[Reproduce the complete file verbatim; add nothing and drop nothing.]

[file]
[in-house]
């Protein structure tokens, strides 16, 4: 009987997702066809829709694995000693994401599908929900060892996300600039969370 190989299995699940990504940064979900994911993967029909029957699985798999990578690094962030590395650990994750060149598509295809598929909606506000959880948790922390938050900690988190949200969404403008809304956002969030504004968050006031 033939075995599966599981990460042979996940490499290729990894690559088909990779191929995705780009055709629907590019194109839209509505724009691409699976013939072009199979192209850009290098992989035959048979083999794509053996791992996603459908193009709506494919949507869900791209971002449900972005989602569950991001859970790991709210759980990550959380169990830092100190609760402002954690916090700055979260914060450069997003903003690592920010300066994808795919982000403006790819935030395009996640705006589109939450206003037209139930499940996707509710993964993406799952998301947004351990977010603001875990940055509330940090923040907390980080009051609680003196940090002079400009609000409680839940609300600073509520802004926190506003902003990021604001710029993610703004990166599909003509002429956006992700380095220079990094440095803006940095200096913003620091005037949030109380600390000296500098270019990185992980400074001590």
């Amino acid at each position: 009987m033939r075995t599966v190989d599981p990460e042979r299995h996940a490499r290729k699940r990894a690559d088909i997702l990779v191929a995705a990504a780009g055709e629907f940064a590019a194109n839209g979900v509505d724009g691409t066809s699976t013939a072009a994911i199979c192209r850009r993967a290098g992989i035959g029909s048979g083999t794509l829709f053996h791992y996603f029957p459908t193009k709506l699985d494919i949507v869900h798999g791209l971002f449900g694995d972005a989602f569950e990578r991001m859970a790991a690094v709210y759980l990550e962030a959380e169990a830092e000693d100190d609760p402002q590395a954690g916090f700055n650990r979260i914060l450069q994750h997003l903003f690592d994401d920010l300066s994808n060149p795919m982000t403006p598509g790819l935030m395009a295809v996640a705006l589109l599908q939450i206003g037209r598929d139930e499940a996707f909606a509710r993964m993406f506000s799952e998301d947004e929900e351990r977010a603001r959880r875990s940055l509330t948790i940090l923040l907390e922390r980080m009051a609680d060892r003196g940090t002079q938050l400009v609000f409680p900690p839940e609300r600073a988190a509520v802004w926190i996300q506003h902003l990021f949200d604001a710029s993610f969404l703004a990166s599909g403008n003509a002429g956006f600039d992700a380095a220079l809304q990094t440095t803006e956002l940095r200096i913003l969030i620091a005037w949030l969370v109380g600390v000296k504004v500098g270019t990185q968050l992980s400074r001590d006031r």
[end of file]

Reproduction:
[in-house]
């Protein structure tokens, strides 16, 4: 009987997702066809829709694995000693994401599908929900060892996300600039969370 190989299995699940990504940064979900994911993967029909029957699985798999990578690094962030590395650990994750060149598509295809598929909606506000959880948790922390938050900690988190949200969404403008809304956002969030504004968050006031 033939075995599966599981990460042979996940490499290729990894690559088909990779191929995705780009055709629907590019194109839209509505724009691409699976013939072009199979192209850009290098992989035959048979083999794509053996791992996603459908193009709506494919949507869900791209971002449900972005989602569950991001859970790991709210759980990550959380169990830092100190609760402002954690916090700055979260914060450069997003903003690592920010300066994808795919982000403006790819935030395009996640705006589109939450206003037209139930499940996707509710993964993406799952998301947004351990977010603001875990940055509330940090923040907390980080009051609680003196940090002079400009609000409680839940609300600073509520802004926190506003902003990021604001710029993610703004990166599909003509002429956006992700380095220079990094440095803006940095200096913003620091005037949030109380600390000296500098270019990185992980400074001590």
């Amino acid at each position: 009987m033939r075995t599966v190989d599981p990460e042979r299995h996940a490499r290729k699940r990894a690559d088909i997702l990779v191929a995705a990504a780009g055709e629907f940064a590019a194109n839209g979900v509505d724009g691409t066809s699976t013939a072009a994911i199979c192209r850009r993967a290098g992989i035959g029909s048979g083999t794509l829709f053996h791992y996603f029957p459908t193009k709506l699985d494919i949507v869900h798999g791209l971002f449900g694995d972005a989602f569950e990578r991001m859970a790991a690094v709210y759980l990550e962030a959380e169990a830092e000693d100190d609760p402002q590395a954690g916090f700055n650990r979260i914060l450069q994750h997003l903003f690592d994401d920010l300066s994808n060149p795919m982000t403006p598509g790819l935030m395009a295809v996640a705006l589109l599908q939450i206003g037209r598929d139930e499940a996707f909606a509710r993964m993406f506000s799952e998301d947004e929900e351990r977010a603001r959880r875990s940055l509330t948790i940090l923040l907390e922390r980080m009051a609680d060892r003196g940090t002079q938050l400009v609000f409680p900690p839940e609300r600073a988190a509520v802004w926190i996300q506003h902003l990021f949200d604001a710029s993610f969404l703004a990166s599909g403008n003509a002429g956006f600039d992700a380095a220079l809304q990094t440095t803006e956002l940095r200096i913003l969030i620091a005037w949030l969370v109380g600390v000296k504004v500098g270019t990185q968050l992980s400074r001590d006031r």